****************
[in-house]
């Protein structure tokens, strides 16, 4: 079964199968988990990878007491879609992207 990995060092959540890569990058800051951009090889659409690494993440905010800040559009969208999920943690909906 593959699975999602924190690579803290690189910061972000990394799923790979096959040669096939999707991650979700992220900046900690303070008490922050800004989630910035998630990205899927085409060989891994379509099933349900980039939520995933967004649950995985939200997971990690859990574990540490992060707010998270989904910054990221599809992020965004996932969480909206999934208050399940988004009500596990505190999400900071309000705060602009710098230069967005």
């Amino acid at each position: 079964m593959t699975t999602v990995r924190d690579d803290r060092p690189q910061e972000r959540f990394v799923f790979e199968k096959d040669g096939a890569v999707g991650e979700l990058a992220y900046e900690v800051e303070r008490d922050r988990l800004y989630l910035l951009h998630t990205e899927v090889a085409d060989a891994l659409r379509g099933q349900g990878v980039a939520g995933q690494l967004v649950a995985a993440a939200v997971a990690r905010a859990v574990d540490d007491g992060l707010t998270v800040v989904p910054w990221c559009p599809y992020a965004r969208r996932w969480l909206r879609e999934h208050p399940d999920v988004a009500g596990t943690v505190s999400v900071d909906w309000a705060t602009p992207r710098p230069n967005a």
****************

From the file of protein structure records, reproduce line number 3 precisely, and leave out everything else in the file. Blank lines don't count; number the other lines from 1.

């Amino acid at each position: 079964m593959t699975t999602v990995r924190d690579d803290r060092p690189q910061e972000r959540f990394v799923f790979e199968k096959d040669g096939a890569v999707g991650e979700l990058a992220y900046e900690v800051e303070r008490d922050r988990l800004y989630l910035l951009h998630t990205e899927v090889a085409d060989a891994l659409r379509g099933q349900g990878v980039a939520g995933q690494l967004v649950a995985a993440a939200v997971a990690r905010a859990v574990d540490d007491g992060l707010t998270v800040v989904p910054w990221c559009p599809y992020a965004r969208r996932w969480l909206r879609e999934h208050p399940d999920v988004a009500g596990t943690v505190s999400v900071d909906w309000a705060t602009p992207r710098p230069n967005a």